The Advantages & Disadvantages of Buying a Second Home

There are several benefits to buying a second home.

There are several benefits to buying a second home.

Whether you're just starting your career or nearing retirement, reasons to buy a second home range from having a vacation home for your family to using the property to generate rental income that helps cover your daily bills. While buying a second home can make your life more flexible, provide some tax benefits and offer financial benefits, you should also be aware of the expenses, hard work and risks involved. Understanding both the advantages and disadvantages of owning a second home can help you decide if it makes sense for your financial situation and family.

Benefits of Owning a Second Home

Whether you're buying your second home as a vacation home, rental property or secondary residence, owning a second home can come with financial benefits as well as the advantage of a more flexible lifestyle.

  • Potential rental income: If you're looking for some additional income, one of the benefits of owning a second home is that you can potentially rent it out and make enough money to cover the house's mortgages and expenses as well as have some profit left over for daily living costs. One option is to lease the place out monthly with a long-term contract. You could also take advantage of short-term rental services like Airbnb and Vrbo to rent to vacationers and business travelers on a more flexible daily, weekly or monthly basis.
  • Potential property appreciation: A second home can also be a good investment if you buy a property in a neighborhood with rising home values. Between 2013 and 2017, the Federal Housing Finance Agency discovered an average home value increase of 6.94 percent annually, which added up to 34.71 percent over those five years.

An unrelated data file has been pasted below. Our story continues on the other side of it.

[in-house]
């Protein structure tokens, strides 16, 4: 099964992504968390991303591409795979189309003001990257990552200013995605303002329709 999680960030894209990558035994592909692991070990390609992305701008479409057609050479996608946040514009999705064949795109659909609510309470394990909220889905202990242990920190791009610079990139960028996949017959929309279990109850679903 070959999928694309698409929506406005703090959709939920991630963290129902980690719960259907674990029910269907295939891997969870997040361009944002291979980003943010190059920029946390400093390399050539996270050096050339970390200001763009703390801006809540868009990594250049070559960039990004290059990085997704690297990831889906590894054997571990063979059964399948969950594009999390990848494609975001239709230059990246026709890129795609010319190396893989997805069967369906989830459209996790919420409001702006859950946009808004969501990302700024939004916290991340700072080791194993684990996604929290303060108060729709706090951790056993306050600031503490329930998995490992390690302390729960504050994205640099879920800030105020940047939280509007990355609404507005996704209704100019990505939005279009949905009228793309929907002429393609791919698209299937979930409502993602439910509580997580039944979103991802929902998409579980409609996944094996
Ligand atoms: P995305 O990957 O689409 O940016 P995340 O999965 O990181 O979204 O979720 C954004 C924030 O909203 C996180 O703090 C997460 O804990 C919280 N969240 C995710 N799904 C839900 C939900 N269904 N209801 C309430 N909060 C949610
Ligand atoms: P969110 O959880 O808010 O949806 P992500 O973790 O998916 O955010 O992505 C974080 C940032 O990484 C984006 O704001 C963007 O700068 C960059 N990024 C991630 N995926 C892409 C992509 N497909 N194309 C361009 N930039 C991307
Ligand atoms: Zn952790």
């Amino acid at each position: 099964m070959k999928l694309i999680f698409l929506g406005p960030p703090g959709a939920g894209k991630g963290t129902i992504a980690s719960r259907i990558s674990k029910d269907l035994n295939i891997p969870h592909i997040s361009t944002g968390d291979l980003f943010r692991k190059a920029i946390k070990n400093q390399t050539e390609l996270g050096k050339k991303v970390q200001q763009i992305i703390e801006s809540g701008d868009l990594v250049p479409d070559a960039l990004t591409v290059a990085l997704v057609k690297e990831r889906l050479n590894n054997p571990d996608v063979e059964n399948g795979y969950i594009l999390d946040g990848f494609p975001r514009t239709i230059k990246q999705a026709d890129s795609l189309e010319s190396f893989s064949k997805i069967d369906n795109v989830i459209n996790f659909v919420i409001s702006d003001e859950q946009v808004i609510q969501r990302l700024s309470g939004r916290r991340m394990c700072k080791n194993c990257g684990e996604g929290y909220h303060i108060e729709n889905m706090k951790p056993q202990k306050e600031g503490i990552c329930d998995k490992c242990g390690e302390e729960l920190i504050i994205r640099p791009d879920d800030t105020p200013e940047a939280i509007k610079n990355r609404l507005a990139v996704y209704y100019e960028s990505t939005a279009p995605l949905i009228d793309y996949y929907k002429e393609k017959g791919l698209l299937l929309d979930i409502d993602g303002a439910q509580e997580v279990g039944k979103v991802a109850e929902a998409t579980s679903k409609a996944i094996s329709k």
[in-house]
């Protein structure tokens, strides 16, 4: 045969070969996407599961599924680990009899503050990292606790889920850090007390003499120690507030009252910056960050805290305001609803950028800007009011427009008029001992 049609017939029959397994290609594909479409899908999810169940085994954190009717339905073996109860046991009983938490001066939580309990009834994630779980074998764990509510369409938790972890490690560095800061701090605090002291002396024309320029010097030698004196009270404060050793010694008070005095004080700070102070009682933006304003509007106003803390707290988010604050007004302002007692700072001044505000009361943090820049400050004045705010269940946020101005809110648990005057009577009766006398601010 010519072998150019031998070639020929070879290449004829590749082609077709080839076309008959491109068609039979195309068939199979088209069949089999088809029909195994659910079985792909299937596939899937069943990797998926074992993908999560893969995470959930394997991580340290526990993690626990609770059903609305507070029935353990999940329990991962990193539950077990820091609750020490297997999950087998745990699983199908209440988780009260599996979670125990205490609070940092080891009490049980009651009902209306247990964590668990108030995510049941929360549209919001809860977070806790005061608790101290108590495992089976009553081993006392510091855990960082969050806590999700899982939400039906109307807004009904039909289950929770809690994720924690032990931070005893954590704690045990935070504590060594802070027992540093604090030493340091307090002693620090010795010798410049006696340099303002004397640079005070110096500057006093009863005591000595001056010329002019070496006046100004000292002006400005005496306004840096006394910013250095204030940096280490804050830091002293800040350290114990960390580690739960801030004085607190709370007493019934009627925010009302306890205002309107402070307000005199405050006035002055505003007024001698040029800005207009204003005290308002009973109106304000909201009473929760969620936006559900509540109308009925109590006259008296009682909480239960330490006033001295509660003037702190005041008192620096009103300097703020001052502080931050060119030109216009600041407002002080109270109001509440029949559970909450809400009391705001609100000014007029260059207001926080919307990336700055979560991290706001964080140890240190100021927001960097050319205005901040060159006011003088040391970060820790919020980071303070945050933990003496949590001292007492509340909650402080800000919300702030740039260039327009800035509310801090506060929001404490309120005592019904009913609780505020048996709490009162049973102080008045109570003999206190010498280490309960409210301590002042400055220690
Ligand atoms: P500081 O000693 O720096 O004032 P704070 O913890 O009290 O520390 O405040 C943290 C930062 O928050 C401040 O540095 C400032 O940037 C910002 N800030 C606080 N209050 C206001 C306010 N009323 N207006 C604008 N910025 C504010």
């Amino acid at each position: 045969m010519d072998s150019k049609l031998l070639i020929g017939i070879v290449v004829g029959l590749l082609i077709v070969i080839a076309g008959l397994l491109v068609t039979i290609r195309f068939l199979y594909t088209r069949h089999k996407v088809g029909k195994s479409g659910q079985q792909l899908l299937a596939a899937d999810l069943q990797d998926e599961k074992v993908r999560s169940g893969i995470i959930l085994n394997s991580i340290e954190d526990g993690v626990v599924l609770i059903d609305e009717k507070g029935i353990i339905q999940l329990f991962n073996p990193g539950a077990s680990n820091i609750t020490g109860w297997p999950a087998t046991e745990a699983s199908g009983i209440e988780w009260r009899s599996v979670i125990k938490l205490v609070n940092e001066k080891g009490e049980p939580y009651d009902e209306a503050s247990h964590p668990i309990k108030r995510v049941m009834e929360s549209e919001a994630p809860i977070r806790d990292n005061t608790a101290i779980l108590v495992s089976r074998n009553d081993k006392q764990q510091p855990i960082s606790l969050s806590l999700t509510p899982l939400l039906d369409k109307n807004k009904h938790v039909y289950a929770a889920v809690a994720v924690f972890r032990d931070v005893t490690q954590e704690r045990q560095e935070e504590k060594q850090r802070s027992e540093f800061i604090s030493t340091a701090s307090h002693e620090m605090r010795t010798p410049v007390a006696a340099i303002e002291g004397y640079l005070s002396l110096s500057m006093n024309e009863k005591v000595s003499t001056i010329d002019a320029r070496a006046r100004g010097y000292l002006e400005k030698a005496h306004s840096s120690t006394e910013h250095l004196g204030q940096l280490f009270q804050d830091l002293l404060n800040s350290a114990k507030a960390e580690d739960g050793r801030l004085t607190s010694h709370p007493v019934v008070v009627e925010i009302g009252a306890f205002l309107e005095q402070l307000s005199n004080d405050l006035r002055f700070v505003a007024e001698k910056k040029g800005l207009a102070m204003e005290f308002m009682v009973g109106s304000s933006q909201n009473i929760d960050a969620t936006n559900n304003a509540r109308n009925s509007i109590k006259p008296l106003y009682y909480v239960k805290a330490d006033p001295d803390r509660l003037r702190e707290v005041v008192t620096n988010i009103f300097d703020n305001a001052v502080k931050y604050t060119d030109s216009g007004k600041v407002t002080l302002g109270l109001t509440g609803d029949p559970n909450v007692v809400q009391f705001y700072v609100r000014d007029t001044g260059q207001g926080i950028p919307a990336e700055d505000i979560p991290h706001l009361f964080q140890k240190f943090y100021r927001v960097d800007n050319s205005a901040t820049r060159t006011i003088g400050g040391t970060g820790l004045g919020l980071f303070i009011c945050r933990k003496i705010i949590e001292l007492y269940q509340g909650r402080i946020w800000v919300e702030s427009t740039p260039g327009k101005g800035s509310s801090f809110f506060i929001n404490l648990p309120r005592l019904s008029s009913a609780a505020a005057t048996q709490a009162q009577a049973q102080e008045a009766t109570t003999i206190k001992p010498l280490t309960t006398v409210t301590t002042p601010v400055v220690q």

• Use as a vacation home: Whether your family takes a few trips each summer or you're a retiree who wants to spend several months each year in a more desirable climate and location, you can use your second property as a vacation home. You may find this more convenient than renting out homes or hotel rooms during trips and more comfortable too, since you can customize the place to fit your family's needs and tastes. Having a second home where you can visit on a moment's notice can be appealing and freeing.
  • Flexibility in where you live: In addition to having somewhere to go on vacation, you gain the benefit of flexibility in where you live. This can come in handy if you want to relocate for a new job without giving up your primary home. And even when you don't live in the home, you have the flexibility to allow other family members to stay there.
  • Tax benefits: The Internal Revenue Service gives you some tax breaks as the owner of a second home. For the 2019 tax year, you can deduct up to $10,000 in property taxes per return, and if you rent out the home two weeks or less each year, that rental income is tax-free. As long as you don't live in the house more than two weeks a year (or 10 percent more than the days you rent it out), you gain benefits like being able to deduct some maintenance costs and rental expenses.

Disadvantages of Owning a Second Home

While owning a second home can be a good investment opportunity and possibly improve your quality of life, there are several costs and risks to consider when making your decision.

  • Ownership costs: One of the main disadvantages of owning a second home is that you have to pay for all the ownership costs just like you do for your primary home. Unless you pay for the property in cash, you can expect a monthly mortgage payment along with property taxes, homeowners insurance, regular maintenance costs and all utilities (unless you rent the home out and have the renters pay most expenses). In addition to these regular costs, you have to account for emergencies that can put you back thousands of dollars, such as needing a new roof or plumbing.